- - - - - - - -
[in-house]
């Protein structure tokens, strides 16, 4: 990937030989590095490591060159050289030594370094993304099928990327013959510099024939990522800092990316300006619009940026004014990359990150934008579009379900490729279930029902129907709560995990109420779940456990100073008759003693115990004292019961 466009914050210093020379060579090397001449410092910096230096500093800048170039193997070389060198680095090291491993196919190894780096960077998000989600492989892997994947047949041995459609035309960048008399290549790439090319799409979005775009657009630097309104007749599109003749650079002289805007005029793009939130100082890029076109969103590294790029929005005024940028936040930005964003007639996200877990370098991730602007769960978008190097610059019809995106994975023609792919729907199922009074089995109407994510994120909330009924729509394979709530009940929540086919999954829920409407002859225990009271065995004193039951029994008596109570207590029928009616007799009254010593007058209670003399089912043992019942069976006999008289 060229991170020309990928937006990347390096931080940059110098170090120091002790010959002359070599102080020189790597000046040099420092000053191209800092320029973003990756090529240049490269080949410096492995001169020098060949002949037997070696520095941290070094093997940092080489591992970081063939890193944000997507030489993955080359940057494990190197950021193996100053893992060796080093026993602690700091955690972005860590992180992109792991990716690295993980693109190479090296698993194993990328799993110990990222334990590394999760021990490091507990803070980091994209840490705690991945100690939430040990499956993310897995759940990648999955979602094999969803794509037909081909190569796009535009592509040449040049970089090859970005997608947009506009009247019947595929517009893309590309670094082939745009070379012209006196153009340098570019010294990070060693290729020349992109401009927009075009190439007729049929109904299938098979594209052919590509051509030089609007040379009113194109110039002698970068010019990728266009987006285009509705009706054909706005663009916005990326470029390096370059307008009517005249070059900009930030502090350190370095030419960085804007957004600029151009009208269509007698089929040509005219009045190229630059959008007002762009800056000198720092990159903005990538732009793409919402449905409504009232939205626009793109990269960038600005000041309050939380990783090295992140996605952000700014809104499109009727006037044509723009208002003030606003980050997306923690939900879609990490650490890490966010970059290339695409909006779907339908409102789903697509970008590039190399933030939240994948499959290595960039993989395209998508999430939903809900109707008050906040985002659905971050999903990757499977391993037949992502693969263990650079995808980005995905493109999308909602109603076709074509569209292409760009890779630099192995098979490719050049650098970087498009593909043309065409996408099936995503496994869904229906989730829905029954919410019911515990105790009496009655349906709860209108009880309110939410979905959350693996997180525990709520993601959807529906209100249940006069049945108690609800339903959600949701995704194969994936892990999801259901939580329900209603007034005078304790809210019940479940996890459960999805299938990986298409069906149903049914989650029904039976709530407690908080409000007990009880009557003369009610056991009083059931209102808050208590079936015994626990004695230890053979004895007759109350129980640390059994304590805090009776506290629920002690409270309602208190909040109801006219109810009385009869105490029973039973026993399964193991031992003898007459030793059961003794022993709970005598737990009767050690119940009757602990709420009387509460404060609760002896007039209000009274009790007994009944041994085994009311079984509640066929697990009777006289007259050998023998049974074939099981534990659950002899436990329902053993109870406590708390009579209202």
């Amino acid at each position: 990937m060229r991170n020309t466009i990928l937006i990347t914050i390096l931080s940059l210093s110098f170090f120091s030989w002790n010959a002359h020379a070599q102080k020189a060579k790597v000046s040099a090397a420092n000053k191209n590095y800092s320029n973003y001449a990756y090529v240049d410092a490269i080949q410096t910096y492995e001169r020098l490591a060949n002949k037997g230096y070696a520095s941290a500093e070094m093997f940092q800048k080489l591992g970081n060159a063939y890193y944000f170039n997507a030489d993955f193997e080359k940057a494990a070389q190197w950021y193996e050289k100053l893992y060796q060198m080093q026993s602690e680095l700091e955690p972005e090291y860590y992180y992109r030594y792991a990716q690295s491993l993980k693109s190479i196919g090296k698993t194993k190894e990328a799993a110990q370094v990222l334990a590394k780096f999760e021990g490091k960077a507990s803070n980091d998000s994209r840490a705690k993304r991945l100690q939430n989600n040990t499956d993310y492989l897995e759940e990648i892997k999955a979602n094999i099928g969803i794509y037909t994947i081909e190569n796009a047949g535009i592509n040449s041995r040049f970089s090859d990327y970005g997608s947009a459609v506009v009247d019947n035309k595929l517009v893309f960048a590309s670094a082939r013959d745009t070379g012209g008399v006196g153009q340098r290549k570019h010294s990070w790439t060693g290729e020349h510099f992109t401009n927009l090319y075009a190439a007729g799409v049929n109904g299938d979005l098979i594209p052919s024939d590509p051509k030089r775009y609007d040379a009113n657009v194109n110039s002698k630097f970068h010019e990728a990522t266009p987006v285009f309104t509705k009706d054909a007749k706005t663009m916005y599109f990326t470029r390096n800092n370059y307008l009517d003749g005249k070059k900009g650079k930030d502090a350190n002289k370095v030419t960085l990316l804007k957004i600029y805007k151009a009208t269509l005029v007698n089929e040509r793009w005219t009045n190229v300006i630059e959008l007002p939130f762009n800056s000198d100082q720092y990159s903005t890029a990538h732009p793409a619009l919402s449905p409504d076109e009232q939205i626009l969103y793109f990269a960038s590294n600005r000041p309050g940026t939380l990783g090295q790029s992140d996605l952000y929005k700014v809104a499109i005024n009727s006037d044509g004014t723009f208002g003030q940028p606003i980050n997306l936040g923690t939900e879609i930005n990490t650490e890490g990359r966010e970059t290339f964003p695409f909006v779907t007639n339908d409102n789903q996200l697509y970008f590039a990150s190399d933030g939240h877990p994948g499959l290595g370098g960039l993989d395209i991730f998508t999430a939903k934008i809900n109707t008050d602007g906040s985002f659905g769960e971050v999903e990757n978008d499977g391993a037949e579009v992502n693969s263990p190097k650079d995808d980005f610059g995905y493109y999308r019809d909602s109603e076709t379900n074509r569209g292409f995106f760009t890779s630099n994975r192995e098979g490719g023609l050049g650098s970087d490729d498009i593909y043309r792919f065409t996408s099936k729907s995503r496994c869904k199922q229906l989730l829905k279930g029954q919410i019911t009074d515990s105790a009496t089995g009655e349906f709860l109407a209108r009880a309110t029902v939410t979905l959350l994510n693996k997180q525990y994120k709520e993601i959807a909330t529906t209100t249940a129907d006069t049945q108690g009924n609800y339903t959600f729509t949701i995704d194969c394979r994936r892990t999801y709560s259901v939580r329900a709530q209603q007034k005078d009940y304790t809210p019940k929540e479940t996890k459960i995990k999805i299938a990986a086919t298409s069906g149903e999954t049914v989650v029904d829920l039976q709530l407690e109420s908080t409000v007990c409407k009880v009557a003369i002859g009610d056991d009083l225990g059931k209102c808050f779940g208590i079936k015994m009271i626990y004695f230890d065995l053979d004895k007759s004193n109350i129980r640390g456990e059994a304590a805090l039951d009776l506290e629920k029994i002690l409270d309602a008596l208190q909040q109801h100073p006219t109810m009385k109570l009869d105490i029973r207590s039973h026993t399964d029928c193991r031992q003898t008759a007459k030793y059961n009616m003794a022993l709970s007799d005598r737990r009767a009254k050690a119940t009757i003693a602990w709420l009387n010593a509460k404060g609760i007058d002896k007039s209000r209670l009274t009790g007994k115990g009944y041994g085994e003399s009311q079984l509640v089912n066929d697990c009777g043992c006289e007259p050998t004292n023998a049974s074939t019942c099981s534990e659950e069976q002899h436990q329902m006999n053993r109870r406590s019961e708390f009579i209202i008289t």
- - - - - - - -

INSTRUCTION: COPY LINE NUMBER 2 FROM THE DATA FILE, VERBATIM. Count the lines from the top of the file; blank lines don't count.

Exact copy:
């Protein structure tokens, strides 16, 4: 990937030989590095490591060159050289030594370094993304099928990327013959510099024939990522800092990316300006619009940026004014990359990150934008579009379900490729279930029902129907709560995990109420779940456990100073008759003693115990004292019961 466009914050210093020379060579090397001449410092910096230096500093800048170039193997070389060198680095090291491993196919190894780096960077998000989600492989892997994947047949041995459609035309960048008399290549790439090319799409979005775009657009630097309104007749599109003749650079002289805007005029793009939130100082890029076109969103590294790029929005005024940028936040930005964003007639996200877990370098991730602007769960978008190097610059019809995106994975023609792919729907199922009074089995109407994510994120909330009924729509394979709530009940929540086919999954829920409407002859225990009271065995004193039951029994008596109570207590029928009616007799009254010593007058209670003399089912043992019942069976006999008289 060229991170020309990928937006990347390096931080940059110098170090120091002790010959002359070599102080020189790597000046040099420092000053191209800092320029973003990756090529240049490269080949410096492995001169020098060949002949037997070696520095941290070094093997940092080489591992970081063939890193944000997507030489993955080359940057494990190197950021193996100053893992060796080093026993602690700091955690972005860590992180992109792991990716690295993980693109190479090296698993194993990328799993110990990222334990590394999760021990490091507990803070980091994209840490705690991945100690939430040990499956993310897995759940990648999955979602094999969803794509037909081909190569796009535009592509040449040049970089090859970005997608947009506009009247019947595929517009893309590309670094082939745009070379012209006196153009340098570019010294990070060693290729020349992109401009927009075009190439007729049929109904299938098979594209052919590509051509030089609007040379009113194109110039002698970068010019990728266009987006285009509705009706054909706005663009916005990326470029390096370059307008009517005249070059900009930030502090350190370095030419960085804007957004600029151009009208269509007698089929040509005219009045190229630059959008007002762009800056000198720092990159903005990538732009793409919402449905409504009232939205626009793109990269960038600005000041309050939380990783090295992140996605952000700014809104499109009727006037044509723009208002003030606003980050997306923690939900879609990490650490890490966010970059290339695409909006779907339908409102789903697509970008590039190399933030939240994948499959290595960039993989395209998508999430939903809900109707008050906040985002659905971050999903990757499977391993037949992502693969263990650079995808980005995905493109999308909602109603076709074509569209292409760009890779630099192995098979490719050049650098970087498009593909043309065409996408099936995503496994869904229906989730829905029954919410019911515990105790009496009655349906709860209108009880309110939410979905959350693996997180525990709520993601959807529906209100249940006069049945108690609800339903959600949701995704194969994936892990999801259901939580329900209603007034005078304790809210019940479940996890459960999805299938990986298409069906149903049914989650029904039976709530407690908080409000007990009880009557003369009610056991009083059931209102808050208590079936015994626990004695230890053979004895007759109350129980640390059994304590805090009776506290629920002690409270309602208190909040109801006219109810009385009869105490029973039973026993399964193991031992003898007459030793059961003794022993709970005598737990009767050690119940009757602990709420009387509460404060609760002896007039209000009274009790007994009944041994085994009311079984509640066929697990009777006289007259050998023998049974074939099981534990659950002899436990329902053993109870406590708390009579209202």